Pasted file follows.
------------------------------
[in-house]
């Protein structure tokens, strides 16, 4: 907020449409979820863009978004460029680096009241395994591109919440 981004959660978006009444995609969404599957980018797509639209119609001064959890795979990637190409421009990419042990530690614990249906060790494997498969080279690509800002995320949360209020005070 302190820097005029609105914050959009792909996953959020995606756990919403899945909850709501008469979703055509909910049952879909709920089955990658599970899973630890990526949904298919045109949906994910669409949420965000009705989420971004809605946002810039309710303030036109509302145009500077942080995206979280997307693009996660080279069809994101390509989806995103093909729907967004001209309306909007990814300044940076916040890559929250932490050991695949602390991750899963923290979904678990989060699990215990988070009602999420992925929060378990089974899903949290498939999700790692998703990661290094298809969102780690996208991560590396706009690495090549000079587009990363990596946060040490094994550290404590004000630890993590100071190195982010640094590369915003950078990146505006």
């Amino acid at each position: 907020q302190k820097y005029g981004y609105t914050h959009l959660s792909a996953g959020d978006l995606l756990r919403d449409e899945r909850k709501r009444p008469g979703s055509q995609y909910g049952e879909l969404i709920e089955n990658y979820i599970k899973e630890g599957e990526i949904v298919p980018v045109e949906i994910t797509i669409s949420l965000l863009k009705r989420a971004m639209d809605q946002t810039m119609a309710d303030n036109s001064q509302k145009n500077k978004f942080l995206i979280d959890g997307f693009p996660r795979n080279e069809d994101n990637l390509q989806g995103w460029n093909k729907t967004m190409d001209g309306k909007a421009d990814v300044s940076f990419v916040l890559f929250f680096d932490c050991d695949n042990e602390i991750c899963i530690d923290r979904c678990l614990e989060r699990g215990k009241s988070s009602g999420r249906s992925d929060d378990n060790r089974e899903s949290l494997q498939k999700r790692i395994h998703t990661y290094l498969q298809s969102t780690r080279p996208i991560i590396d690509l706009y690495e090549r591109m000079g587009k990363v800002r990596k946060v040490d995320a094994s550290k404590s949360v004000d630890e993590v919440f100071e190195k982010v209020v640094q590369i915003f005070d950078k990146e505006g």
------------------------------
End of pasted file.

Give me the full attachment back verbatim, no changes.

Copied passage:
[in-house]
């Protein structure tokens, strides 16, 4: 907020449409979820863009978004460029680096009241395994591109919440 981004959660978006009444995609969404599957980018797509639209119609001064959890795979990637190409421009990419042990530690614990249906060790494997498969080279690509800002995320949360209020005070 302190820097005029609105914050959009792909996953959020995606756990919403899945909850709501008469979703055509909910049952879909709920089955990658599970899973630890990526949904298919045109949906994910669409949420965000009705989420971004809605946002810039309710303030036109509302145009500077942080995206979280997307693009996660080279069809994101390509989806995103093909729907967004001209309306909007990814300044940076916040890559929250932490050991695949602390991750899963923290979904678990989060699990215990988070009602999420992925929060378990089974899903949290498939999700790692998703990661290094298809969102780690996208991560590396706009690495090549000079587009990363990596946060040490094994550290404590004000630890993590100071190195982010640094590369915003950078990146505006």
């Amino acid at each position: 907020q302190k820097y005029g981004y609105t914050h959009l959660s792909a996953g959020d978006l995606l756990r919403d449409e899945r909850k709501r009444p008469g979703s055509q995609y909910g049952e879909l969404i709920e089955n990658y979820i599970k899973e630890g599957e990526i949904v298919p980018v045109e949906i994910t797509i669409s949420l965000l863009k009705r989420a971004m639209d809605q946002t810039m119609a309710d303030n036109s001064q509302k145009n500077k978004f942080l995206i979280d959890g997307f693009p996660r795979n080279e069809d994101n990637l390509q989806g995103w460029n093909k729907t967004m190409d001209g309306k909007a421009d990814v300044s940076f990419v916040l890559f929250f680096d932490c050991d695949n042990e602390i991750c899963i530690d923290r979904c678990l614990e989060r699990g215990k009241s988070s009602g999420r249906s992925d929060d378990n060790r089974e899903s949290l494997q498939k999700r790692i395994h998703t990661y290094l498969q298809s969102t780690r080279p996208i991560i590396d690509l706009y690495e090549r591109m000079g587009k990363v800002r990596k946060v040490d995320a094994s550290k404590s949360v004000d630890e993590v919440f100071e190195k982010v209020v640094q590369i915003f005070d950078k990146e505006g």